Julie James, Minister for Climate Change in the Welsh Government, visited Neath on Tuesday, May 2nd, 2023, to see how regeneration can help support town centres to thrive.
The visit came as the Welsh Government published a Town Centres Position Statement, setting out the key challenges facing town centres across Wales and a series of actions aimed at addressing them.
The Minister visited the new leisure centre in Neath which opened earlier this year. The site includes a library and retail space as well as a swimming pool, gym and health suite. The development is an example of the ‘Town Centre First’ policy in action, with library and leisure facilities moving from the periphery of town to a more central position, helping attract people to the town centre.
The cost of the council’s project was around £16m, with a £6.5m contribution from the Welsh Government’s Transforming Towns regeneration programme.
The leisure centre is in close proximity to a housing development at Lon Shufflebotham and refurbished office accommodation at Wind Street, which have also both been supported by the Welsh Government. Taken together, these projects are bringing new homes, businesses and services into the town to increase vibrancy and footfall, helping drive the reinvention of town centres.
The Leisure Centre has 2,300 members to date, 1,300 more than the previous centre and the library – up to March 30th his year – had attracted 25,000 visitors since its openin earlier this year.
Julie James, said: “We want towns across Wales to be the beating heart of Welsh communities, where people can access services, shops, communal and cultural space.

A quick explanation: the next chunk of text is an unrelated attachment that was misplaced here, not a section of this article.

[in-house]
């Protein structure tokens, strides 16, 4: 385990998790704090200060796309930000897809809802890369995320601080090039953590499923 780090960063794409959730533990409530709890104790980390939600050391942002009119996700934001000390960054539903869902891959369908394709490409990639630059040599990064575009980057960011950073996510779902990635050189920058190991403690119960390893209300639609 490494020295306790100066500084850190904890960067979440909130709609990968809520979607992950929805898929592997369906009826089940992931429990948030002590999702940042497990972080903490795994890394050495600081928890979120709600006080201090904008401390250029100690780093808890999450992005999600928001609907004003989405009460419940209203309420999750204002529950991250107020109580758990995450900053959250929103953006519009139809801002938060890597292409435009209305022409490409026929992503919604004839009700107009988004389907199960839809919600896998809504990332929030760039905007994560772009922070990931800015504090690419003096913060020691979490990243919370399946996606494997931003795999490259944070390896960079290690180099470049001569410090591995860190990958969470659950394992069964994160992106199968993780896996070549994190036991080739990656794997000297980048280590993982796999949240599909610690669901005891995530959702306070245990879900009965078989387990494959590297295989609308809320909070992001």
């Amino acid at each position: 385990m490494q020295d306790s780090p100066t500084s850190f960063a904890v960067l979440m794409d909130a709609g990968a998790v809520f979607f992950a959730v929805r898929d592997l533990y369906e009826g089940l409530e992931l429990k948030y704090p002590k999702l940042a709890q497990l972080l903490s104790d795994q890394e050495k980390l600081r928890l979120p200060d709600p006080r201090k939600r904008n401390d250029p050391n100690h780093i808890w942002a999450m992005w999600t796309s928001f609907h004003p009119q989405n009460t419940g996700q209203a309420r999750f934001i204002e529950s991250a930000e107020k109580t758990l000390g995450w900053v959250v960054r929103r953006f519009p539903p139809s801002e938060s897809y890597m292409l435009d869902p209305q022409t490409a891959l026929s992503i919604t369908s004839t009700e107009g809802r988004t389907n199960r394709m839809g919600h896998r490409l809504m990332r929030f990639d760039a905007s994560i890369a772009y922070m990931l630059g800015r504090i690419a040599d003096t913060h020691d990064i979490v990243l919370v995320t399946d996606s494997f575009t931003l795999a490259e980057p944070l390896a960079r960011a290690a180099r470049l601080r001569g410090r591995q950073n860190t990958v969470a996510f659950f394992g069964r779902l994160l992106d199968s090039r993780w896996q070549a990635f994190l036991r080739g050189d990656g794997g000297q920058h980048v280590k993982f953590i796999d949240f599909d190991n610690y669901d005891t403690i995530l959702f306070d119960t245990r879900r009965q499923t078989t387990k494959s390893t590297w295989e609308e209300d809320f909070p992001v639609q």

“Regenerating our town centres is complex and will only happen if we have a joint understanding of the issues they face. These include the increase in out-of-town development reliant on private car transport, the growth in online shopping, and the withdrawal of essential services.
“Our Transforming Towns programme is designed to help reverse this decline, with £100m over the next three years to reinvent towns across Wales. Today’s statement will contribute to these efforts and we will continue to work with local authorities and town centre stakeholders to regenerate and transform towns across Wales.”
The Leader of Neath Port Talbot Council, Cllr Steve Hunt, said: “We are glad the minister has recognised and come to see in person the leisure centre and library complex which is aimed at changing the dynamic of the town centre, boosting footfall and creating more of a family atmosphere in the centre of Neath.”
The position statement follows discussion between government and key town centre stakeholders, as well as the publication of the Foundational Economy Research ‘Small Towns, Big Issues’ report and the Audit Wales ‘Regenerating Town Centres in Wales’ report. Professor Karel Williams – Manchester Business School and author of the Small Towns, Big Issues report – said “Our initial report outlined the issues facing town centres in Wales and set down the challenge for meaningful action to be taken.
“The Welsh Government’s Town Centres Position Statement takes this on board and shows what can be achieved through collaborative working and thinking.”
The actions outlined in the position statement cover a range of areas including public service locations, transport and car use, public sector investment, planning policy, town centre living and green infrastructure. It stresses that the collaborative approach to developing the position statement will need to be continued when taking forward its actions.